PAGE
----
IGF 2020 WS #218 Climate Change Disinformation - Beyond Confusion, Action

Time
Tuesday, 10th November, 2020 (10:20 UTC) - Tuesday, 10th November, 2020 (11:20 UTC)
Room
Room 2
Thematic Track
Topic(s)

Organizer 1: Grassi Ricardo, IPS Academy
Organizer 2: Bhanu Neupane, UNESCO

Speaker 1: Martina Klimes, Civil Society, Western European and Others Group (WEOG)
Speaker 2: Kahumbu Paula, Civil Society, Western European and Others Group (WEOG)
Speaker 3: Caldas Astrid, Civil Society, Intergovernmental Organization

Moderator

Grassi Ricardo, Civil Society, Intergovernmental Organization

Online Moderator

Grassi Ricardo, Civil Society, Intergovernmental Organization

Rapporteur

Bhanu Neupane, Intergovernmental Organization, Asia-Pacific Group

Format

Break-out Group Discussions - Flexible Seating - 60 Min

Policy Question(s)

Key Policy Questions: 1. How are existing and emerging digital technologies being used to facilitate the production and dissemination of disinformation about climate change? 2. How can the same technologies be used to combat disinformation and circulate verified scientific information to the general public? 3. What sort of policies/regulations can be formulated to combat climate change disinformation facilitated by technologies?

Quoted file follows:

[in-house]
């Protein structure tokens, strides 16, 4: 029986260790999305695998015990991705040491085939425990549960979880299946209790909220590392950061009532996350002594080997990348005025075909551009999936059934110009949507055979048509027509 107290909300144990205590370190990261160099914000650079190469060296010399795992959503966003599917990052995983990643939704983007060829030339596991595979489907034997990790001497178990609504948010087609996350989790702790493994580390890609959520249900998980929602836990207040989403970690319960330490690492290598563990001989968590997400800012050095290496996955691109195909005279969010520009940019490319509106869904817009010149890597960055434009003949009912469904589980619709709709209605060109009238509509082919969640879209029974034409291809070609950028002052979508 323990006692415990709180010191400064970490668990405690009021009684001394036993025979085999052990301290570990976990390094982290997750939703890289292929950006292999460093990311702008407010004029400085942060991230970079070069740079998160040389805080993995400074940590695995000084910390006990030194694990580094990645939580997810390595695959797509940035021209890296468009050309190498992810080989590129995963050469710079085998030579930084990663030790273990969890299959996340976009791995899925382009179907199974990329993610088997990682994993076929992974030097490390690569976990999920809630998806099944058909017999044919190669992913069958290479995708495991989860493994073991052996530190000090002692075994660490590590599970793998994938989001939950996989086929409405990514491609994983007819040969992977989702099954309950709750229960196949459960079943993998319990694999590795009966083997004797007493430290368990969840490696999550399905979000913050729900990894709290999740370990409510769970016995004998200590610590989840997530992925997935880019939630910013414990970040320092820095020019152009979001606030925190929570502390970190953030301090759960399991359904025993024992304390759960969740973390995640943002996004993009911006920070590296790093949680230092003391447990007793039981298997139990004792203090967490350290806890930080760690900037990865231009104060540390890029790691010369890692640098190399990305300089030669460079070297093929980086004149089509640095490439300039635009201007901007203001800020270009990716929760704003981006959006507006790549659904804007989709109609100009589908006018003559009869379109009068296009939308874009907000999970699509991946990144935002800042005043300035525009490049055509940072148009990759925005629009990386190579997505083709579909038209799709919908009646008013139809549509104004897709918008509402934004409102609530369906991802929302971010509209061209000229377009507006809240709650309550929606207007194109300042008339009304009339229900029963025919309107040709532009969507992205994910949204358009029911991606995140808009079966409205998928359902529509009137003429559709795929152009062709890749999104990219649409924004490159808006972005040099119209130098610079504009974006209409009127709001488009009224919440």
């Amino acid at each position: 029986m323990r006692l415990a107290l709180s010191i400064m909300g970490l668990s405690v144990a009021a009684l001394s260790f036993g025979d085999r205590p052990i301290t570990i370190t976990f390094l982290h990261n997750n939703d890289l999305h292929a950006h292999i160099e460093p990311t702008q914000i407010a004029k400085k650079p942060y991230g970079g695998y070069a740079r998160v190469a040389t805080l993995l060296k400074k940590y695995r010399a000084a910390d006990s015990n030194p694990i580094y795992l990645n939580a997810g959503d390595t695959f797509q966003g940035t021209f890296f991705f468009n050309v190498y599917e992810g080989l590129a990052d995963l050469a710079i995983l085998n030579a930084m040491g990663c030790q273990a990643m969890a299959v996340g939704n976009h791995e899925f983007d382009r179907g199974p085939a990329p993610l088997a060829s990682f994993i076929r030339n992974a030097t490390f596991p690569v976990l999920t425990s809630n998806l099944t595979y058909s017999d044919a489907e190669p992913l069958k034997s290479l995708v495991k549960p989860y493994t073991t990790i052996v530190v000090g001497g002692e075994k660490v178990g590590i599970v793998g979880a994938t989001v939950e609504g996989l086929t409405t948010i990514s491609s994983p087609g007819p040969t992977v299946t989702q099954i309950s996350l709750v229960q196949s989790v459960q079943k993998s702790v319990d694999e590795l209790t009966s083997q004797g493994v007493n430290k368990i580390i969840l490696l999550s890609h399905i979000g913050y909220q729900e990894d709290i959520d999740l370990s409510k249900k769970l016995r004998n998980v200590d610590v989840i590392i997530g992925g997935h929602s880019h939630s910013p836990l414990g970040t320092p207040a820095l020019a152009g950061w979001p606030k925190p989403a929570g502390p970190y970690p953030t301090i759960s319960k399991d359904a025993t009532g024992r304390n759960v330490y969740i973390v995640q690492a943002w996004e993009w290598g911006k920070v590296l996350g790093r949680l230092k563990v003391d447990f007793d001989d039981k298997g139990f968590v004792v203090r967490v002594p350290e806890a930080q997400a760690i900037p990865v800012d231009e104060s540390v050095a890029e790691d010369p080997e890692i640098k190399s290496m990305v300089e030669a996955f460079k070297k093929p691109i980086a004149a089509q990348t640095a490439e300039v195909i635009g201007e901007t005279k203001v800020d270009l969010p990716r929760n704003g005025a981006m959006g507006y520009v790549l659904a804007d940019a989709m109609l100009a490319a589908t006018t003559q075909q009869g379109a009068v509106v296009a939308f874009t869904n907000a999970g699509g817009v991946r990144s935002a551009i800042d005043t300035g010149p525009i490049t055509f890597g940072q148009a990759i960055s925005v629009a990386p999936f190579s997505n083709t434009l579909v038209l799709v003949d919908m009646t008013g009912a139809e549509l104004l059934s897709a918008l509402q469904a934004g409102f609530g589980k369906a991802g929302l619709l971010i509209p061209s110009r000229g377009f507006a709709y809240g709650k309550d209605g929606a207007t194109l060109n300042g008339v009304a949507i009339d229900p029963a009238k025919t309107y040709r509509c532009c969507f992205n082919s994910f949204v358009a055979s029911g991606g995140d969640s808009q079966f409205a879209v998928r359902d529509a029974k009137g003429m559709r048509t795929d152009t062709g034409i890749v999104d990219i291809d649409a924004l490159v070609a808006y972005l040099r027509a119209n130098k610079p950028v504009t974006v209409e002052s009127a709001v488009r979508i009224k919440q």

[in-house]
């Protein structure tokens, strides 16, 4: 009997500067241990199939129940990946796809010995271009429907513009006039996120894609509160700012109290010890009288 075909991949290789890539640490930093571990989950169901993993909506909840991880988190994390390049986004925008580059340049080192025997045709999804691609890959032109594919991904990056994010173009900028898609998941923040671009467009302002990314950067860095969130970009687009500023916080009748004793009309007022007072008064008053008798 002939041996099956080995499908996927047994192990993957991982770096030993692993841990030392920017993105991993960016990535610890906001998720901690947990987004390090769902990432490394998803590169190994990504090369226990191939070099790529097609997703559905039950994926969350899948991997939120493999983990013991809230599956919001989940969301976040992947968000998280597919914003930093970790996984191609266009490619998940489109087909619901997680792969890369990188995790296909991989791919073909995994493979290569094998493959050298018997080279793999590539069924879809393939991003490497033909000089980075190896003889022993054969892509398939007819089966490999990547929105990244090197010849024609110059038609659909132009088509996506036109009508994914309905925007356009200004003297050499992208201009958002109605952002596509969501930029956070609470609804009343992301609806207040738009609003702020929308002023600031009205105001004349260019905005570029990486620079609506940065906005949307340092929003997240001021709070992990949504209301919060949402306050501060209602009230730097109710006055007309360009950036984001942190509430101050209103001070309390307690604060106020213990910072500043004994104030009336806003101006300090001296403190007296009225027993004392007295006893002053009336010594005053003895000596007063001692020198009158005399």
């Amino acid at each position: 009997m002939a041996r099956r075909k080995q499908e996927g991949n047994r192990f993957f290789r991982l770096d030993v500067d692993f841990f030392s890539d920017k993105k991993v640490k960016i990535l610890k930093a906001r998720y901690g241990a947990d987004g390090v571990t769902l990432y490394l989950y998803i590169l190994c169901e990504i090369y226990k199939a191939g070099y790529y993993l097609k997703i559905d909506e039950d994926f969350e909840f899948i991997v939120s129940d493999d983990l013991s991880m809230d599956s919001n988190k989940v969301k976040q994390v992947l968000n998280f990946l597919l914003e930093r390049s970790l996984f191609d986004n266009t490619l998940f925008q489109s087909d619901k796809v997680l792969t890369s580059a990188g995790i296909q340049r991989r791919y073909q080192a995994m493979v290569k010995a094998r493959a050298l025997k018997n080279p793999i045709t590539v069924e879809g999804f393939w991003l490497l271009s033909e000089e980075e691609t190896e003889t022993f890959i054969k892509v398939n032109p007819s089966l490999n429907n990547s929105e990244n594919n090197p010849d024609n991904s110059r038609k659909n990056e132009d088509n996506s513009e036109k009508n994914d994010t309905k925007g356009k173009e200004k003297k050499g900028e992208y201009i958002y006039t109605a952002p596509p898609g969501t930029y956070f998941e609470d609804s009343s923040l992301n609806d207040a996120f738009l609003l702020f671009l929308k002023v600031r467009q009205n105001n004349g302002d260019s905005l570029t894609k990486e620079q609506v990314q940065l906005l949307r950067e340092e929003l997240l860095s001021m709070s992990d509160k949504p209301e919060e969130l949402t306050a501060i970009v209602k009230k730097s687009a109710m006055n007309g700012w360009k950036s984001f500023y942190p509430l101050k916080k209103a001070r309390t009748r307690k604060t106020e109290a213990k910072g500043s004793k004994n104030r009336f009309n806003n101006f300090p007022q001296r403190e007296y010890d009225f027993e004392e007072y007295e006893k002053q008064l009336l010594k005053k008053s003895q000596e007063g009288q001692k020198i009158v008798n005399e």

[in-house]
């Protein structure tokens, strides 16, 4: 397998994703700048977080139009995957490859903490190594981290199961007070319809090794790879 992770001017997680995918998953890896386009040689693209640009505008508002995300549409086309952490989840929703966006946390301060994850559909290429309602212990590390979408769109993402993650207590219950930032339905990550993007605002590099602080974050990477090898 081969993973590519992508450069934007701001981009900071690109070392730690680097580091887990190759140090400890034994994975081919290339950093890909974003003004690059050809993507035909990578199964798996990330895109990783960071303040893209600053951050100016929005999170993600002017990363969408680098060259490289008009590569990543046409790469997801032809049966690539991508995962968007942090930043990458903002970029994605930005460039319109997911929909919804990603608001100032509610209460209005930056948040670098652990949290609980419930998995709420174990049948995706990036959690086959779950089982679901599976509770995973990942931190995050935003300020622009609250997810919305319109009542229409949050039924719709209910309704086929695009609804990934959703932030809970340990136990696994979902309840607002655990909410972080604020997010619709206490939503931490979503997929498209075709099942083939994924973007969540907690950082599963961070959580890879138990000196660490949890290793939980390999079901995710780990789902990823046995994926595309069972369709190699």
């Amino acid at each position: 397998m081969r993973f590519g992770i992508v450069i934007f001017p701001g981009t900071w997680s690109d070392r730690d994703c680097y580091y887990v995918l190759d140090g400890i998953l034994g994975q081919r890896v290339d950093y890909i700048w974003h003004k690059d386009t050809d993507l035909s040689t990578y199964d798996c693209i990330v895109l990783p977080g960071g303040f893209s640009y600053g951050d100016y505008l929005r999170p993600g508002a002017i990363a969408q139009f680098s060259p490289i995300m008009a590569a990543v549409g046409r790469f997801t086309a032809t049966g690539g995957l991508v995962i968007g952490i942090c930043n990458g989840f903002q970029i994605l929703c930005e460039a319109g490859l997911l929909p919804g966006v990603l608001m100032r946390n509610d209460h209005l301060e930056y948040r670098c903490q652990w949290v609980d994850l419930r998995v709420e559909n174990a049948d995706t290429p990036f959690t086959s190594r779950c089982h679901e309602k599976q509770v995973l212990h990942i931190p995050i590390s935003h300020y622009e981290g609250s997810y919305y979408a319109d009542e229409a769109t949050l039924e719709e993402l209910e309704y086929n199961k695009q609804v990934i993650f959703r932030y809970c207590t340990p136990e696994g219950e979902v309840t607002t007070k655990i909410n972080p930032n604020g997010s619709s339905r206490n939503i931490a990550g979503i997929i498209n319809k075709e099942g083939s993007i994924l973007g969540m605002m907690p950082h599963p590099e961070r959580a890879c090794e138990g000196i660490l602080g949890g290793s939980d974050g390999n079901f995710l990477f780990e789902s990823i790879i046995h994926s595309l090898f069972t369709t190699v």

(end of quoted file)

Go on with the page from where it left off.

1. Description: Anthropological climate change is threatening the survival of humanity. In the fight against climate change, disinformation is a spanner in the works. Climate change disinformation downplays the severity of climate change and humanity’s role in exacerbating the consequences. If disinformation is believed, individuals may be discouraged from acting to reduce their environmental impact, slowing down our fight against climate change. The Internet, especially social media platforms, has become a major vector of climate change disinformation, and emerging technologies have been misused to produce and further disseminate disinformation. As part of the fight against climate change, it is important to address the two key suppliers of information – the producers and the disseminators. Supply-side solutions work on the suppliers of information, to curb the production of false information, remove it from circulation or prevent its spread by yielding more true information. Avenues for Problems and Solutions There are measures which respond to disinformation from both types of information producers. Legal and political regulation strategies can discourage and punish dissemination of disinformation. For example, media platforms can also commit to self-regulatory standards, such as the European Commission’s Code of Practice on Disinformation. The Code of Practice includes measures such as removing fake accounts and limiting the visibility of sites that promote disinformation, and was signed by Facebook, Google, Twitter, and others. Social media companies can also make use of AI enabled engine and algorithms to identify and address disinformation. Facebook, for example, now reviews little-known websites whose articles get sudden surges of traffic, which is a red flag for misinformation and clickbait Finally, producing true information helps to consistently communicate facts in an approachable way in order to build up a resilient reality that citizens should understand before encountering false information. In this effort, independent and quality media are key. An example is Fact Avalanche, an online tool that alerts participants when a false tweet about climate change is released, and invites them to respond using proven scientific facts, to “bury” disinformation under truth. Relevance The potential contributions of Internet and digital technologies on the fight against climate change have been often touted, particularly its ability to provide information and avenues for collaboration, facilitating understanding and ultimately action. Our workshop aims to explore the opposing side to this phenomenon, which is emerging as a potent force; the use of the Internet to foster disinformation and discourage serious action against the climate threat. This misuse of Internet and digital technologies is an area that needs to be subject to more governance, both in terms of self-regulation and innovative responses from the private sector, and potentially policymaking from governments.